Recovery & Hope
Recovery and Mental Health
About 25% of people diagnosed with a serious mental illness, such as schizophrenia, fully recover, in so far as they show no observable signs or symptoms and no residual impairments in the years following initial onset. For the other 75% of people living with a mental illness it is most meaningful to talk of being in recovery. Dr. Larry Davidson of the Yale Program for Recovery and Community Health describes this as a process of “minimizing the illness and its deleterious effects on the person’s life over time” and “reclaiming his or her right to a safe, dignified, and personally meaningful and gratifying life in the community.”
Recovery grows out of hope
The Substance Abuse and Mental Health Services Administration (SAMHSA) has developed a working definition of recovery as “a process of change through which individuals improve their health and wellness, live a self-directed life, and strive to reach their full potential.” This process begins with HOPE – the belief that recovery is real and that people can and do overcome the challenges of mental illness to have a better life.
In seeking help for a loved one with mental illness, it is important for others in the support system – providers, as well as friends and family – to share this belief in the hope of recovery.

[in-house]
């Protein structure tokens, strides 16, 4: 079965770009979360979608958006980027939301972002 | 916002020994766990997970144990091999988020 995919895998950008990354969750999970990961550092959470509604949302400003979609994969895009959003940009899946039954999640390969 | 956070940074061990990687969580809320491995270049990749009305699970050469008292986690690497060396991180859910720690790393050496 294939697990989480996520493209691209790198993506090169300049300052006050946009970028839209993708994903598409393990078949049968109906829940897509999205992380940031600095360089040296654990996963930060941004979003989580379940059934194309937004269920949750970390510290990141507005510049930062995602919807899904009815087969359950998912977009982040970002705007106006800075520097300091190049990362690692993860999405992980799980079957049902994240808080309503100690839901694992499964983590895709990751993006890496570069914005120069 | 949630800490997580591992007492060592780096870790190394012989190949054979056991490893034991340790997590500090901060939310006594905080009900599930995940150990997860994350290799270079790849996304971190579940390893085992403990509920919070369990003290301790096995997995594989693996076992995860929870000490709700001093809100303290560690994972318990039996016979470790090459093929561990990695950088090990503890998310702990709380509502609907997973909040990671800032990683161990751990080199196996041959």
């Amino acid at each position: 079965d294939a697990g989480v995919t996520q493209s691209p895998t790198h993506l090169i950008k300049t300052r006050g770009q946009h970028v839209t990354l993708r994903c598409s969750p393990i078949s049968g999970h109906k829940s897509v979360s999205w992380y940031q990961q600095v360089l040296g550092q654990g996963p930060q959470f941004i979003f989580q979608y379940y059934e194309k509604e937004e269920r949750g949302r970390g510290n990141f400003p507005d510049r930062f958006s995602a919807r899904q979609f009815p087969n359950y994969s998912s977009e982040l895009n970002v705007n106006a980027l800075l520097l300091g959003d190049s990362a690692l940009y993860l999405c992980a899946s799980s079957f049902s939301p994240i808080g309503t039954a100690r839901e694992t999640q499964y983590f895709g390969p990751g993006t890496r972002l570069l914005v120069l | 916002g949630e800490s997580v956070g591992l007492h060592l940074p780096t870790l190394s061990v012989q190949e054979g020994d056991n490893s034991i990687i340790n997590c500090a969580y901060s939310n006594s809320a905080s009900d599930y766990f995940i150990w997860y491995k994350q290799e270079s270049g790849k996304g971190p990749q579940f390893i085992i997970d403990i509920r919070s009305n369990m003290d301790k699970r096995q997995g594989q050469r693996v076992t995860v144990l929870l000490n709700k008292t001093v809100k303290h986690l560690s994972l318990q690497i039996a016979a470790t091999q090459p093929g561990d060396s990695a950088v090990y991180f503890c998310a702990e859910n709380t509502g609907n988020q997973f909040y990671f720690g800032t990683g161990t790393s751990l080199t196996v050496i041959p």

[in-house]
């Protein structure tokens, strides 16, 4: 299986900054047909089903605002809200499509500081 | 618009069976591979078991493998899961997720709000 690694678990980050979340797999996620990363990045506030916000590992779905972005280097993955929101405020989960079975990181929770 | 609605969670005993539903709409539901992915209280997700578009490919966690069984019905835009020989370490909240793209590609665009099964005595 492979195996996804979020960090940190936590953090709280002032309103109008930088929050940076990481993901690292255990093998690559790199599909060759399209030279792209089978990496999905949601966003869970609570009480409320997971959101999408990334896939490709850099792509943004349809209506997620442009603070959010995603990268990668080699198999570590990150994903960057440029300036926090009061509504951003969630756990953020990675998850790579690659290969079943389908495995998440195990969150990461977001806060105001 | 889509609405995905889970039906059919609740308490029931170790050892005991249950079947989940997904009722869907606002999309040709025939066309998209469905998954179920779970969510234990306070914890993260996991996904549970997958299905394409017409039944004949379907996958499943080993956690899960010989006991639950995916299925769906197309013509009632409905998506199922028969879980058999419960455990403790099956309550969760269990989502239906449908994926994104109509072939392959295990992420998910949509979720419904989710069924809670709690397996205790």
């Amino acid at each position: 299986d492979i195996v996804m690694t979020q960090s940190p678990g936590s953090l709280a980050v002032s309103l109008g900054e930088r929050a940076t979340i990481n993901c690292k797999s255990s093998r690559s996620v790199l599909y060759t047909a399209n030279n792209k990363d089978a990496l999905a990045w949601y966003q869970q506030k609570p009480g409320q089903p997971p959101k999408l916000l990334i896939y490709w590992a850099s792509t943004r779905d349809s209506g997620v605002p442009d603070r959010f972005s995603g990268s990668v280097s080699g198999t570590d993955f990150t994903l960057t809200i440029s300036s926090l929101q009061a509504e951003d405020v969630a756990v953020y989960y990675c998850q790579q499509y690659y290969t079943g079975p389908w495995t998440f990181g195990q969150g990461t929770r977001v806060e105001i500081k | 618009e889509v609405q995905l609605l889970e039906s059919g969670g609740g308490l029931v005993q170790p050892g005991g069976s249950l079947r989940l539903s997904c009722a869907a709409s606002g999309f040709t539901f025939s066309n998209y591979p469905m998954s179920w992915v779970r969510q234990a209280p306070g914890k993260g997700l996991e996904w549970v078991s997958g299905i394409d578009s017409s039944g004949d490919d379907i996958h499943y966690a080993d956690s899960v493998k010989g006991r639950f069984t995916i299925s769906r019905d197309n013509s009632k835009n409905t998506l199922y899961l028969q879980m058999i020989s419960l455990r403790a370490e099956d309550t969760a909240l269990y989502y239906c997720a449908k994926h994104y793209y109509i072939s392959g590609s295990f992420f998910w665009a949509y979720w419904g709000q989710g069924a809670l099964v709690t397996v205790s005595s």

View the full SAMHSA definition of recovery.
Recovery does not occur in response to treatment. It must be pursued by the person with mental illness. Providers can aid the recovery process by supporting and facilitating a person’s efforts to manage his or her illness. Recovery may not be a principal point of focus at the onset of illness or during acute crises. But the best providers believe in and offer the hope that recovery is possible.
Recovery-oriented services emphasize quality of life and community integration. Services which typically have a strong recovery-orientation are:
- psychiatric rehabilitation
- supported employment
- supported education
- permanent supportive housing
- cognitive remediation & compensatory training
Find out more about recovery-oriented practice
The term ‘wellness’ generally refers to a healthy balance of mind, body and spirit that results in an overall feeling of well-being. In mental health, wellness is closely associated with the hope of recovery. It does not mean an absence of illness, but rather is an active process of being aware and making healthy choices.
SAMSHA’s Wellness planning in mental health focuses on these 8 areas of living:
Recovery-oriented practice incorporates all Eight Dimension of Wellness in treatment planning. Find out more.